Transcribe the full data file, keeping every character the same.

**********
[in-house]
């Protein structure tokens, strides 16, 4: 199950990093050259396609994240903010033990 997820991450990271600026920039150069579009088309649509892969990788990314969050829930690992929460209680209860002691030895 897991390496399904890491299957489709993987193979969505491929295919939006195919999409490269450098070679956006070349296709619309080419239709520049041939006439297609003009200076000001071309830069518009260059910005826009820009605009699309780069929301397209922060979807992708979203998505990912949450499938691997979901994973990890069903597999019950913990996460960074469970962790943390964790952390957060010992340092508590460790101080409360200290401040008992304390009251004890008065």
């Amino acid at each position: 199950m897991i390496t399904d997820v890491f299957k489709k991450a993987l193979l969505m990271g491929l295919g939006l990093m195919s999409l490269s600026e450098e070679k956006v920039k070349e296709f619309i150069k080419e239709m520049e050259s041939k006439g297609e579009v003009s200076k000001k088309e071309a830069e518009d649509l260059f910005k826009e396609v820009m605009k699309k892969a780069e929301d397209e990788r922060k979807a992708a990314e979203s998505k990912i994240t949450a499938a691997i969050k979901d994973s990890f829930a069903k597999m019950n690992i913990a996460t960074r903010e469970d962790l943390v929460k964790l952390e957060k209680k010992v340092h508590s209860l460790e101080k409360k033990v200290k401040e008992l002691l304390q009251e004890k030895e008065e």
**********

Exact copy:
[in-house]
């Protein structure tokens, strides 16, 4: 199950990093050259396609994240903010033990 997820991450990271600026920039150069579009088309649509892969990788990314969050829930690992929460209680209860002691030895 897991390496399904890491299957489709993987193979969505491929295919939006195919999409490269450098070679956006070349296709619309080419239709520049041939006439297609003009200076000001071309830069518009260059910005826009820009605009699309780069929301397209922060979807992708979203998505990912949450499938691997979901994973990890069903597999019950913990996460960074469970962790943390964790952390957060010992340092508590460790101080409360200290401040008992304390009251004890008065």
């Amino acid at each position: 199950m897991i390496t399904d997820v890491f299957k489709k991450a993987l193979l969505m990271g491929l295919g939006l990093m195919s999409l490269s600026e450098e070679k956006v920039k070349e296709f619309i150069k080419e239709m520049e050259s041939k006439g297609e579009v003009s200076k000001k088309e071309a830069e518009d649509l260059f910005k826009e396609v820009m605009k699309k892969a780069e929301d397209e990788r922060k979807a992708a990314e979203s998505k990912i994240t949450a499938a691997i969050k979901d994973s990890f829930a069903k597999m019950n690992i913990a996460t960074r903010e469970d962790l943390v929460k964790l952390e957060k209680k010992v340092h508590s209860l460790e101080k409360k033990v200290k401040e008992l002691l304390q009251e004890k030895e008065e």